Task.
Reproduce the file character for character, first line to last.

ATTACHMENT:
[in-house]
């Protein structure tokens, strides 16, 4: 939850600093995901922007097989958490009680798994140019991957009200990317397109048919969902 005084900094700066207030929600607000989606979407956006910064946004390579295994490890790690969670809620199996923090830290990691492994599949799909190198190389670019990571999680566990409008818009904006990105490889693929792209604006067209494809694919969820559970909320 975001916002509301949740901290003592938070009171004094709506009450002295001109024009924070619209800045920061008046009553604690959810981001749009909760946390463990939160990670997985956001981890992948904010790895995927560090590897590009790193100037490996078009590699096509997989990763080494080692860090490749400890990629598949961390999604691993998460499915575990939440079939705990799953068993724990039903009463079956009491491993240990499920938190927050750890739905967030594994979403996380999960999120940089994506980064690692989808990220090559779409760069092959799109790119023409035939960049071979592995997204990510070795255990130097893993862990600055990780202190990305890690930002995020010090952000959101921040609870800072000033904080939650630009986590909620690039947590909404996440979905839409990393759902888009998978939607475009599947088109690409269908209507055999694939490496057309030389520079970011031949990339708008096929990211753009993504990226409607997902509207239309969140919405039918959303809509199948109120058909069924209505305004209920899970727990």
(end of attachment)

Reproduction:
[in-house]
């Protein structure tokens, strides 16, 4: 939850600093995901922007097989958490009680798994140019991957009200990317397109048919969902 005084900094700066207030929600607000989606979407956006910064946004390579295994490890790690969670809620199996923090830290990691492994599949799909190198190389670019990571999680566990409008818009904006990105490889693929792209604006067209494809694919969820559970909320 975001916002509301949740901290003592938070009171004094709506009450002295001109024009924070619209800045920061008046009553604690959810981001749009909760946390463990939160990670997985956001981890992948904010790895995927560090590897590009790193100037490996078009590699096509997989990763080494080692860090490749400890990629598949961390999604691993998460499915575990939440079939705990799953068993724990039903009463079956009491491993240990499920938190927050750890739905967030594994979403996380999960999120940089994506980064690692989808990220090559779409760069092959799109790119023409035939960049071979592995997204990510070795255990130097893993862990600055990780202190990305890690930002995020010090952000959101921040609870800072000033904080939650630009986590909620690039947590909404996440979905839409990393759902888009998978939607475009599947088109690409269908209507055999694939490496057309030389520079970011031949990339708008096929990211753009993504990226409607997902509207239309969140919405039918959303809509199948109120058909069924209505305004209920899970727990």